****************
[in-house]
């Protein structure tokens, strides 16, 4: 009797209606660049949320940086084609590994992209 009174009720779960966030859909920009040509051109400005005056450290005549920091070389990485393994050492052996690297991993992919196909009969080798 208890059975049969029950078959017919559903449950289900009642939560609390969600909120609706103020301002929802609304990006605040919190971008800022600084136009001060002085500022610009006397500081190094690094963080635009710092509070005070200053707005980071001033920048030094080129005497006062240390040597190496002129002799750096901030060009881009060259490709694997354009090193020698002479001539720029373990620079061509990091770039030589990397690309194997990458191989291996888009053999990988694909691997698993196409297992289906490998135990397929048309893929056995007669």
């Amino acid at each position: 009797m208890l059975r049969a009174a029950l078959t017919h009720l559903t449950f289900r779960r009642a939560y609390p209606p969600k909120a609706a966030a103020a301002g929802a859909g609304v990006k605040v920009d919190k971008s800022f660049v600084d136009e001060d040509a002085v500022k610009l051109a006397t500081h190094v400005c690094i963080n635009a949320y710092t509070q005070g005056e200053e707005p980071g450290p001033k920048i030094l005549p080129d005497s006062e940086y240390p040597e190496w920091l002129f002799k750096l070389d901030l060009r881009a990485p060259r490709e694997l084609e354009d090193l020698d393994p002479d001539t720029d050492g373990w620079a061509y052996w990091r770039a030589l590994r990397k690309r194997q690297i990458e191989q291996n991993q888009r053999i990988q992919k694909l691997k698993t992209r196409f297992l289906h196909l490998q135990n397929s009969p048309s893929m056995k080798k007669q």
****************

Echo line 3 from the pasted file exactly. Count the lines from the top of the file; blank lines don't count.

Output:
């Amino acid at each position: 009797m208890l059975r049969a009174a029950l078959t017919h009720l559903t449950f289900r779960r009642a939560y609390p209606p969600k909120a609706a966030a103020a301002g929802a859909g609304v990006k605040v920009d919190k971008s800022f660049v600084d136009e001060d040509a002085v500022k610009l051109a006397t500081h190094v400005c690094i963080n635009a949320y710092t509070q005070g005056e200053e707005p980071g450290p001033k920048i030094l005549p080129d005497s006062e940086y240390p040597e190496w920091l002129f002799k750096l070389d901030l060009r881009a990485p060259r490709e694997l084609e354009d090193l020698d393994p002479d001539t720029d050492g373990w620079a061509y052996w990091r770039a030589l590994r990397k690309r194997q690297i990458e191989q291996n991993q888009r053999i990988q992919k694909l691997k698993t992209r196409f297992l289906h196909l490998q135990n397929s009969p048309s893929m056995k080798k007669q």